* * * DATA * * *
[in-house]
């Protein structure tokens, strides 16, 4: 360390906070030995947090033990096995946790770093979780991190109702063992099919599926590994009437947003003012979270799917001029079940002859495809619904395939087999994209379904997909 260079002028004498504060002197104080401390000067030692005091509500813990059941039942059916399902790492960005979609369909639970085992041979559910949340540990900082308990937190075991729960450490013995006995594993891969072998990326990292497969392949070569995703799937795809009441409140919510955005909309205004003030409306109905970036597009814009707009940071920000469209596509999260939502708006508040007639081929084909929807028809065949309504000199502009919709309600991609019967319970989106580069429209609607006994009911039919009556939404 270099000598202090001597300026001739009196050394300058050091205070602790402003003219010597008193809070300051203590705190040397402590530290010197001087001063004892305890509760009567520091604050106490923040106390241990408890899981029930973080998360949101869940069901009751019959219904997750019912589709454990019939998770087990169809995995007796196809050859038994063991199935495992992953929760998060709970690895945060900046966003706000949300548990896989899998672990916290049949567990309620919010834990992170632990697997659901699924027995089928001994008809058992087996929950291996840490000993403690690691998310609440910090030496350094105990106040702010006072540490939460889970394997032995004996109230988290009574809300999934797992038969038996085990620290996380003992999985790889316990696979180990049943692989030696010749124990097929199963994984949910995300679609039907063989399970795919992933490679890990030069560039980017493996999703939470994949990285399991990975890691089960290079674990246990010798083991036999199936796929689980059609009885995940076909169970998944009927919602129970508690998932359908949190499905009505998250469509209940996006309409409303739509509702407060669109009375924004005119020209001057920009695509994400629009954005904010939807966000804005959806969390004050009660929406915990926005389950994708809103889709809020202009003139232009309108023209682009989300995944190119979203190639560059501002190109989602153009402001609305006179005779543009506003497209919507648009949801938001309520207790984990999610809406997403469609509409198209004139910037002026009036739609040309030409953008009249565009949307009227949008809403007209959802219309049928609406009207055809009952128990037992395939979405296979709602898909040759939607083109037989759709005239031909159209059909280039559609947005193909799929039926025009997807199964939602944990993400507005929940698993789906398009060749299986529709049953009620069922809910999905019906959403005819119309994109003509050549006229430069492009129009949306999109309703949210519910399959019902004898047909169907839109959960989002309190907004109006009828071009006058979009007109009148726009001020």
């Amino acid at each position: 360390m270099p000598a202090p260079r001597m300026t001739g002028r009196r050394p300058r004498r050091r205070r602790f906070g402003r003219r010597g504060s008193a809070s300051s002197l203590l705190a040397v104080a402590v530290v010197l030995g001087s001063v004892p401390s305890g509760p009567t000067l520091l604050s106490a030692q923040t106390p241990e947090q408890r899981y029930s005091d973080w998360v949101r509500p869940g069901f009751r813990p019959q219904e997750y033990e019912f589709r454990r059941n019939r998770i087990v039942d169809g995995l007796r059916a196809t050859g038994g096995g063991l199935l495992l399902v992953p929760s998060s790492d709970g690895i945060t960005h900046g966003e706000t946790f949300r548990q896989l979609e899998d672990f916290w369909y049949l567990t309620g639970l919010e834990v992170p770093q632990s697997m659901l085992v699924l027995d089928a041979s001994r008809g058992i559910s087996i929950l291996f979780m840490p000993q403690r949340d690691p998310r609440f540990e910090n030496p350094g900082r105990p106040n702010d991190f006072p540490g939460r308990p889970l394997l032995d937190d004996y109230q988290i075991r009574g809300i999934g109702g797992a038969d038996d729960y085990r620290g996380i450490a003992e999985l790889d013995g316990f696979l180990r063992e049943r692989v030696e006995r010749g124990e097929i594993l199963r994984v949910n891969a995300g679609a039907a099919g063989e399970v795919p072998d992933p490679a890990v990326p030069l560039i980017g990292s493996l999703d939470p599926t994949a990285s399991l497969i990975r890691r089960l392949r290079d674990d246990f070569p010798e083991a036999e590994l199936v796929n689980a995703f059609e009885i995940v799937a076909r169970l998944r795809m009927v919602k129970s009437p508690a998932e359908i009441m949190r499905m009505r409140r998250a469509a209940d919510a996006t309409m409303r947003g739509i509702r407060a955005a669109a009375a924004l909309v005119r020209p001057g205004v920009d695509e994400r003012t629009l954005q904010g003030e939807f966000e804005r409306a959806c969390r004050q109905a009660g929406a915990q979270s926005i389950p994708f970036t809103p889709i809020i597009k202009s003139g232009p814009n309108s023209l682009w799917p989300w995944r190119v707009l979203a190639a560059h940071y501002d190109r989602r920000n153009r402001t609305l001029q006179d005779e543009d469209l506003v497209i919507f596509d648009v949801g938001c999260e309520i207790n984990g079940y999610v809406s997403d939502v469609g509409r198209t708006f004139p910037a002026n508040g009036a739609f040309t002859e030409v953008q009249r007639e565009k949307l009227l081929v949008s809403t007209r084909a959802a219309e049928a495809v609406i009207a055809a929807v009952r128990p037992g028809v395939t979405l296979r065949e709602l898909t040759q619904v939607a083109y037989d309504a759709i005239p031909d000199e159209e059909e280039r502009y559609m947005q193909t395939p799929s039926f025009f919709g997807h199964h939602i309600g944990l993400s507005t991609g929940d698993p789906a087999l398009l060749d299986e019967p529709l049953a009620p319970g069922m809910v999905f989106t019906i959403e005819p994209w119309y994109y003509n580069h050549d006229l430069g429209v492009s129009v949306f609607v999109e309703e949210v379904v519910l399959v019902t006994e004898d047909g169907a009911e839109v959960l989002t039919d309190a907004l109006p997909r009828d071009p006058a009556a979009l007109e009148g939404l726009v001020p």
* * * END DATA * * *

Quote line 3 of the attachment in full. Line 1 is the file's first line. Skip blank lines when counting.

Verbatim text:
């Amino acid at each position: 360390m270099p000598a202090p260079r001597m300026t001739g002028r009196r050394p300058r004498r050091r205070r602790f906070g402003r003219r010597g504060s008193a809070s300051s002197l203590l705190a040397v104080a402590v530290v010197l030995g001087s001063v004892p401390s305890g509760p009567t000067l520091l604050s106490a030692q923040t106390p241990e947090q408890r899981y029930s005091d973080w998360v949101r509500p869940g069901f009751r813990p019959q219904e997750y033990e019912f589709r454990r059941n019939r998770i087990v039942d169809g995995l007796r059916a196809t050859g038994g096995g063991l199935l495992l399902v992953p929760s998060s790492d709970g690895i945060t960005h900046g966003e706000t946790f949300r548990q896989l979609e899998d672990f916290w369909y049949l567990t309620g639970l919010e834990v992170p770093q632990s697997m659901l085992v699924l027995d089928a041979s001994r008809g058992i559910s087996i929950l291996f979780m840490p000993q403690r949340d690691p998310r609440f540990e910090n030496p350094g900082r105990p106040n702010d991190f006072p540490g939460r308990p889970l394997l032995d937190d004996y109230q988290i075991r009574g809300i999934g109702g797992a038969d038996d729960y085990r620290g996380i450490a003992e999985l790889d013995g316990f696979l180990r063992e049943r692989v030696e006995r010749g124990e097929i594993l199963r994984v949910n891969a995300g679609a039907a099919g063989e399970v795919p072998d992933p490679a890990v990326p030069l560039i980017g990292s493996l999703d939470p599926t994949a990285s399991l497969i990975r890691r089960l392949r290079d674990d246990f070569p010798e083991a036999e590994l199936v796929n689980a995703f059609e009885i995940v799937a076909r169970l998944r795809m009927v919602k129970s009437p508690a998932e359908i009441m949190r499905m009505r409140r998250a469509a209940d919510a996006t309409m409303r947003g739509i509702r407060a955005a669109a009375a924004l909309v005119r020209p001057g205004v920009d695509e994400r003012t629009l954005q904010g003030e939807f966000e804005r409306a959806c969390r004050q109905a009660g929406a915990q979270s926005i389950p994708f970036t809103p889709i809020i597009k202009s003139g232009p814009n309108s023209l682009w799917p989300w995944r190119v707009l979203a190639a560059h940071y501002d190109r989602r920000n153009r402001t609305l001029q006179d005779e543009d469209l506003v497209i919507f596509d648009v949801g938001c999260e309520i207790n984990g079940y999610v809406s997403d939502v469609g509409r198209t708006f004139p910037a002026n508040g009036a739609f040309t002859e030409v953008q009249r007639e565009k949307l009227l081929v949008s809403t007209r084909a959802a219309e049928a495809v609406i009207a055809a929807v009952r128990p037992g028809v395939t979405l296979r065949e709602l898909t040759q619904v939607a083109y037989d309504a759709i005239p031909d000199e159209e059909e280039r502009y559609m947005q193909t395939p799929s039926f025009f919709g997807h199964h939602i309600g944990l993400s507005t991609g929940d698993p789906a087999l398009l060749d299986e019967p529709l049953a009620p319970g069922m809910v999905f989106t019906i959403e005819p994209w119309y994109y003509n580069h050549d006229l430069g429209v492009s129009v949306f609607v999109e309703e949210v379904v519910l399959v019902t006994e004898d047909g169907a009911e839109v959960l989002t039919d309190a907004l109006p997909r009828d071009p006058a009556a979009l007109e009148g939404l726009v001020p």